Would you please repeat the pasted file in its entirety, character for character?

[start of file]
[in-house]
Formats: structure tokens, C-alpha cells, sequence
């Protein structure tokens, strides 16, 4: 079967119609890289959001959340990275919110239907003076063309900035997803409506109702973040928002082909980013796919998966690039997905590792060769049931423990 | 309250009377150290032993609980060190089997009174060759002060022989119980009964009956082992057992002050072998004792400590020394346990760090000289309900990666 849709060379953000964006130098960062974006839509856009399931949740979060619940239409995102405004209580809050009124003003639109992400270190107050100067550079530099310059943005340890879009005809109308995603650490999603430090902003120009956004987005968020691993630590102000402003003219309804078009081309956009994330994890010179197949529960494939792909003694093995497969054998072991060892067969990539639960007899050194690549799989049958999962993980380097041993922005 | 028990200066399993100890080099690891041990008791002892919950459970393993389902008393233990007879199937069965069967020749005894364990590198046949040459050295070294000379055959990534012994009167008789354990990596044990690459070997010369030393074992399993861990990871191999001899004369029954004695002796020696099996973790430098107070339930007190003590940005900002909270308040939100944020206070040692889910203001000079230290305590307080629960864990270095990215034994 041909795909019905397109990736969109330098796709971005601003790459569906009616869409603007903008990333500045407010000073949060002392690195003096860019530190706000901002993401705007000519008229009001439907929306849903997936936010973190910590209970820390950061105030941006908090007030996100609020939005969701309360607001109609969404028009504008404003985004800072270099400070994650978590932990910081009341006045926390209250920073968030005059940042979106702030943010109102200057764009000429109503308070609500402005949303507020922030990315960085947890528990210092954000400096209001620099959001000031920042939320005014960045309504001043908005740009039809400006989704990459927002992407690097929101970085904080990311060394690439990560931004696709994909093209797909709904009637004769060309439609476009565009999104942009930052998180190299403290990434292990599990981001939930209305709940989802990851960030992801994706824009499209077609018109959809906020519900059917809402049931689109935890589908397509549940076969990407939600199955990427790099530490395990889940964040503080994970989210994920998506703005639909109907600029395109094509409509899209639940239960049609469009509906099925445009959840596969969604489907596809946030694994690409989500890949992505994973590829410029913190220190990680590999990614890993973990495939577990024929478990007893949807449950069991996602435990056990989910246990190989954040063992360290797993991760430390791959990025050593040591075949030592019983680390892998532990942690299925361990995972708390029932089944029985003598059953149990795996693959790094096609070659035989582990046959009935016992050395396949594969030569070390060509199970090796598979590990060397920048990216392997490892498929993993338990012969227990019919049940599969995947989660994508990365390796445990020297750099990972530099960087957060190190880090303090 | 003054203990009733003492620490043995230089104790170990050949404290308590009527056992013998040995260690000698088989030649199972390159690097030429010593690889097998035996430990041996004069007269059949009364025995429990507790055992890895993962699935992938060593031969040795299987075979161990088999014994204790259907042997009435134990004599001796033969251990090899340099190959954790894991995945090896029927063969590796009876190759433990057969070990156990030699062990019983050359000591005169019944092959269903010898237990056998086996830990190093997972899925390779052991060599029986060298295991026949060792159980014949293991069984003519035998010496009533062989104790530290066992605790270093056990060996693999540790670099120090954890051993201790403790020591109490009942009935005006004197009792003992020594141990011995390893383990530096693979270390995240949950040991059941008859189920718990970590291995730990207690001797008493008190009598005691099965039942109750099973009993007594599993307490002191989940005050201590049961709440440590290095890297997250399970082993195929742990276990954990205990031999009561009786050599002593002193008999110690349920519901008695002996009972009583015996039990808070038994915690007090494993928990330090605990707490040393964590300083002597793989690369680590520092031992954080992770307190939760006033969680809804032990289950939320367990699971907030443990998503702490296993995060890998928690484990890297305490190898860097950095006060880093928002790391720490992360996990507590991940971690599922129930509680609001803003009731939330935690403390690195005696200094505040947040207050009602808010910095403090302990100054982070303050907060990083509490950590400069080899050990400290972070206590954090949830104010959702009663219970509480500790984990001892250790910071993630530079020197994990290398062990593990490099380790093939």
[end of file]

[in-house]
Formats: structure tokens, C-alpha cells, sequence
């Protein structure tokens, strides 16, 4: 079967119609890289959001959340990275919110239907003076063309900035997803409506109702973040928002082909980013796919998966690039997905590792060769049931423990 | 309250009377150290032993609980060190089997009174060759002060022989119980009964009956082992057992002050072998004792400590020394346990760090000289309900990666 849709060379953000964006130098960062974006839509856009399931949740979060619940239409995102405004209580809050009124003003639109992400270190107050100067550079530099310059943005340890879009005809109308995603650490999603430090902003120009956004987005968020691993630590102000402003003219309804078009081309956009994330994890010179197949529960494939792909003694093995497969054998072991060892067969990539639960007899050194690549799989049958999962993980380097041993922005 | 028990200066399993100890080099690891041990008791002892919950459970393993389902008393233990007879199937069965069967020749005894364990590198046949040459050295070294000379055959990534012994009167008789354990990596044990690459070997010369030393074992399993861990990871191999001899004369029954004695002796020696099996973790430098107070339930007190003590940005900002909270308040939100944020206070040692889910203001000079230290305590307080629960864990270095990215034994 041909795909019905397109990736969109330098796709971005601003790459569906009616869409603007903008990333500045407010000073949060002392690195003096860019530190706000901002993401705007000519008229009001439907929306849903997936936010973190910590209970820390950061105030941006908090007030996100609020939005969701309360607001109609969404028009504008404003985004800072270099400070994650978590932990910081009341006045926390209250920073968030005059940042979106702030943010109102200057764009000429109503308070609500402005949303507020922030990315960085947890528990210092954000400096209001620099959001000031920042939320005014960045309504001043908005740009039809400006989704990459927002992407690097929101970085904080990311060394690439990560931004696709994909093209797909709904009637004769060309439609476009565009999104942009930052998180190299403290990434292990599990981001939930209305709940989802990851960030992801994706824009499209077609018109959809906020519900059917809402049931689109935890589908397509549940076969990407939600199955990427790099530490395990889940964040503080994970989210994920998506703005639909109907600029395109094509409509899209639940239960049609469009509906099925445009959840596969969604489907596809946030694994690409989500890949992505994973590829410029913190220190990680590999990614890993973990495939577990024929478990007893949807449950069991996602435990056990989910246990190989954040063992360290797993991760430390791959990025050593040591075949030592019983680390892998532990942690299925361990995972708390029932089944029985003598059953149990795996693959790094096609070659035989582990046959009935016992050395396949594969030569070390060509199970090796598979590990060397920048990216392997490892498929993993338990012969227990019919049940599969995947989660994508990365390796445990020297750099990972530099960087957060190190880090303090 | 003054203990009733003492620490043995230089104790170990050949404290308590009527056992013998040995260690000698088989030649199972390159690097030429010593690889097998035996430990041996004069007269059949009364025995429990507790055992890895993962699935992938060593031969040795299987075979161990088999014994204790259907042997009435134990004599001796033969251990090899340099190959954790894991995945090896029927063969590796009876190759433990057969070990156990030699062990019983050359000591005169019944092959269903010898237990056998086996830990190093997972899925390779052991060599029986060298295991026949060792159980014949293991069984003519035998010496009533062989104790530290066992605790270093056990060996693999540790670099120090954890051993201790403790020591109490009942009935005006004197009792003992020594141990011995390893383990530096693979270390995240949950040991059941008859189920718990970590291995730990207690001797008493008190009598005691099965039942109750099973009993007594599993307490002191989940005050201590049961709440440590290095890297997250399970082993195929742990276990954990205990031999009561009786050599002593002193008999110690349920519901008695002996009972009583015996039990808070038994915690007090494993928990330090605990707490040393964590300083002597793989690369680590520092031992954080992770307190939760006033969680809804032990289950939320367990699971907030443990998503702490296993995060890998928690484990890297305490190898860097950095006060880093928002790391720490992360996990507590991940971690599922129930509680609001803003009731939330935690403390690195005696200094505040947040207050009602808010910095403090302990100054982070303050907060990083509490950590400069080899050990400290972070206590954090949830104010959702009663219970509480500790984990001892250790910071993630530079020197994990290398062990593990490099380790093939």